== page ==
To this Cukierman says, “Listing the ingredients means running the risk of giving the awards of quality to the wines that are the least manipulated.” Asimov would probably agree with this since he thinks less manipulated wines are generally better. When I asked, Barbara Haimes, an instructor at the Culinary & Hospitality program at City College in San Francisco and veteran Bay Area wine and restaurant professional for her opinion she offered, “My knee-jerk reaction is yes. Then I wonder is this reply based on health and/or environmental concerns, desire for transparency, a belief that wine is food so should be labeled in a similar way or, is it a way to distinguish natural (whatever that means these days) from supposedly artisan and industrial wines?”
Lestime feels that the organic label and here I mean certified organic provides many of the guarantees people are seeking. The problem though is that Ecocert, as opposed to USDA Certified Organic, allows a significant amount of added SO2, up 150 ppm for whites and 100 ppm for reds. And Certified Organic wines in the US are permitted to have up to five percent of other additives, some which are synthetic. Both in the United States and Europe, certified organic wines guarantee that synthetic products were not used in the vineyard and this also goes for wines labeled as “Made with Organically Grown Grapes.”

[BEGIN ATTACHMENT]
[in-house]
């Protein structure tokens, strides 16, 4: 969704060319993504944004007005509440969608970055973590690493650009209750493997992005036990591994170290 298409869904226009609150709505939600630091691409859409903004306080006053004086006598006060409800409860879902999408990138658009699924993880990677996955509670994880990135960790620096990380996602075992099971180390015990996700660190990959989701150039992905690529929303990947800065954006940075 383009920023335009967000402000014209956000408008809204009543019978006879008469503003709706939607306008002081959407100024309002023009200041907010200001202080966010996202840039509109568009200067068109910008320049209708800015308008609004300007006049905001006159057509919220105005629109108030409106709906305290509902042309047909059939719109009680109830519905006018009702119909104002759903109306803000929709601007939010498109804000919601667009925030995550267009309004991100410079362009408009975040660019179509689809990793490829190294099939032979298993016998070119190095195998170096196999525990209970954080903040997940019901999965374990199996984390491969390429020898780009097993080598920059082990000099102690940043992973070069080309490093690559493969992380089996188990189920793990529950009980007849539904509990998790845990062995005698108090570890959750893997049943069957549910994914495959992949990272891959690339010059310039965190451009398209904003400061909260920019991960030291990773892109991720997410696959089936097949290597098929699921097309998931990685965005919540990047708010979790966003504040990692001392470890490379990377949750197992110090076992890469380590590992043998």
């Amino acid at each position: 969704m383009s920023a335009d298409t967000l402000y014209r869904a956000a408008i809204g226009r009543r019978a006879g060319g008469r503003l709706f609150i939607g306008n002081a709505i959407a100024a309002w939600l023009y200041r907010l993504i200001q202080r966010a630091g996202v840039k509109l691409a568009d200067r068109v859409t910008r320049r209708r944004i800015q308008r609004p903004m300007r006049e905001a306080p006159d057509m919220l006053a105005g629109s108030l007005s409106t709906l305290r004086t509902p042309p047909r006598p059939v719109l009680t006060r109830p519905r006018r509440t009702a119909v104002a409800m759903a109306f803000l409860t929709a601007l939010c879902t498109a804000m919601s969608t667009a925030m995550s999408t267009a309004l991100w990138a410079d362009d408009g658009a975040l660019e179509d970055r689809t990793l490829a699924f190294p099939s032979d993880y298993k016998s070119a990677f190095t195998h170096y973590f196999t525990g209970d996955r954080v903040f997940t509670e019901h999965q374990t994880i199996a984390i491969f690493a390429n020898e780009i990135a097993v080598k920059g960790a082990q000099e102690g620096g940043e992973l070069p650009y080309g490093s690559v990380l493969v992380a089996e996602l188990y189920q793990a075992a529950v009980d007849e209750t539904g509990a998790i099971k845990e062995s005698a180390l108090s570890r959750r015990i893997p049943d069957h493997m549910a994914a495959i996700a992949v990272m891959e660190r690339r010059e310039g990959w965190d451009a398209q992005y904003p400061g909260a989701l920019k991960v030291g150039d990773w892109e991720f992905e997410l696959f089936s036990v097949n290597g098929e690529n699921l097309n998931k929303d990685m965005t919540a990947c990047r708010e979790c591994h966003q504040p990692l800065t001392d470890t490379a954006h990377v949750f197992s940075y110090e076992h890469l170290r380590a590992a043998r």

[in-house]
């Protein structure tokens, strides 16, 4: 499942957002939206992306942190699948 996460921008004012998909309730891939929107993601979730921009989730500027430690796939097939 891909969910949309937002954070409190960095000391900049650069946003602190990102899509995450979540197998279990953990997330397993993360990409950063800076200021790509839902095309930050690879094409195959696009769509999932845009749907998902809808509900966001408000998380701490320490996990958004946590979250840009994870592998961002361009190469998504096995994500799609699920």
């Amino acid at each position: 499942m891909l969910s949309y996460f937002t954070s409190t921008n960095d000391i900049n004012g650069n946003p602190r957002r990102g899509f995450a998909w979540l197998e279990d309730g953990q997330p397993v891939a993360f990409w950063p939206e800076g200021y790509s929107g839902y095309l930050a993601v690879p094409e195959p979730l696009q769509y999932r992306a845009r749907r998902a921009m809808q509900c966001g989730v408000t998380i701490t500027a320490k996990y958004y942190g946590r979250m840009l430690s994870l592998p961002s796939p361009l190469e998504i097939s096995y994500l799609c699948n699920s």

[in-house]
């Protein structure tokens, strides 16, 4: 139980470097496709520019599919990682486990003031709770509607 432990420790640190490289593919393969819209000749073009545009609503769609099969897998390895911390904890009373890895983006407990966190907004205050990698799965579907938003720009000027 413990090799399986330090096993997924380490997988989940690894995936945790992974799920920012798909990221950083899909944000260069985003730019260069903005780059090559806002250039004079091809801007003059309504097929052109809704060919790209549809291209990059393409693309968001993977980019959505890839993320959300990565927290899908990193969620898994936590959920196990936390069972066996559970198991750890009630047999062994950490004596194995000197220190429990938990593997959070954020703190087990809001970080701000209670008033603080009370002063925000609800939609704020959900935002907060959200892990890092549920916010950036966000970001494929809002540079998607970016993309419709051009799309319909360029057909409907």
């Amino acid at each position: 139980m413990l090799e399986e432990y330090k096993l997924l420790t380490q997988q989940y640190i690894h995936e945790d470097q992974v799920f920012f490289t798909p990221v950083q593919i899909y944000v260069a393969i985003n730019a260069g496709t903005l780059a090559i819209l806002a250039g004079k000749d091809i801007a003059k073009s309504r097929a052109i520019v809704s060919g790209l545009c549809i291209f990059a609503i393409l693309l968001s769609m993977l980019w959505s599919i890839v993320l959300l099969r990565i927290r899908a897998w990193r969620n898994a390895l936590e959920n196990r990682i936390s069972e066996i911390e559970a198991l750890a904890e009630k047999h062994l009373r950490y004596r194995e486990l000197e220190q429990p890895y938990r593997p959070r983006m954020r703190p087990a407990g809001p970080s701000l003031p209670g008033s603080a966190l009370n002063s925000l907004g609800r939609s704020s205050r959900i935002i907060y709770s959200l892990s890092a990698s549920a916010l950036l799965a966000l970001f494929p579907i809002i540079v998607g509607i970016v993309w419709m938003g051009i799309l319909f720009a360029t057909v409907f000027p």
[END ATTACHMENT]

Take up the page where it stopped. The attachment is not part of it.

This might be enough for some people but others are going to want greater transparency and really do care about additives that alter the character of wine. Some of these folks might be natural wine drinkers yet others may not and there is concern that they do not know what they are getting themselves into as natural wines can taste quite different from conventional wines. This said, natural wines are frequently a revelation both to seasoned wine drinkers and newbies. I do understand where Cukierman is coming from and the debate is not just about the transparency of ingredients but also the transparency of taste. As taste is subjective it is not that simple.
I can see where people in the natural wine world would argue that those who are against listing ingredients on the label are mostly conventional wine producers and their champions (chemical companies and the politicians they fund) and that they are afraid that consumers won’t buy their wines if they knew about all of the additions. I have no doubt there is some truth to this and honestly, that is part of the objective.